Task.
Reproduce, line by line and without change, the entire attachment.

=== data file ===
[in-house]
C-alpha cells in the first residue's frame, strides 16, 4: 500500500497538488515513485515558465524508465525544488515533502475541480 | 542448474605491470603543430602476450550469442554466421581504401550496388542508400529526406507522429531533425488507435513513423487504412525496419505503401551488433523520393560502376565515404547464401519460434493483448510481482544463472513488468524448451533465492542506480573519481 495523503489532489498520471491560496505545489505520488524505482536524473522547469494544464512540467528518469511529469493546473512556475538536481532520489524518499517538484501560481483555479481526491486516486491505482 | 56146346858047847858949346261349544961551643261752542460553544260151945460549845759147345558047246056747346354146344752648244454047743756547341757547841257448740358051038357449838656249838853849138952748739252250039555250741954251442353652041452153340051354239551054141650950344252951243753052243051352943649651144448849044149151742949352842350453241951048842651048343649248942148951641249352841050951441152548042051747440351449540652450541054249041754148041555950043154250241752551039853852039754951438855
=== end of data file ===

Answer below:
[in-house]
C-alpha cells in the first residue's frame, strides 16, 4: 500500500497538488515513485515558465524508465525544488515533502475541480 | 542448474605491470603543430602476450550469442554466421581504401550496388542508400529526406507522429531533425488507435513513423487504412525496419505503401551488433523520393560502376565515404547464401519460434493483448510481482544463472513488468524448451533465492542506480573519481 495523503489532489498520471491560496505545489505520488524505482536524473522547469494544464512540467528518469511529469493546473512556475538536481532520489524518499517538484501560481483555479481526491486516486491505482 | 56146346858047847858949346261349544961551643261752542460553544260151945460549845759147345558047246056747346354146344752648244454047743756547341757547841257448740358051038357449838656249838853849138952748739252250039555250741954251442353652041452153340051354239551054141650950344252951243753052243051352943649651144448849044149151742949352842350453241951048842651048343649248942148951641249352841050951441152548042051747440351449540652450541054249041754148041555950043154250241752551039853852039754951438855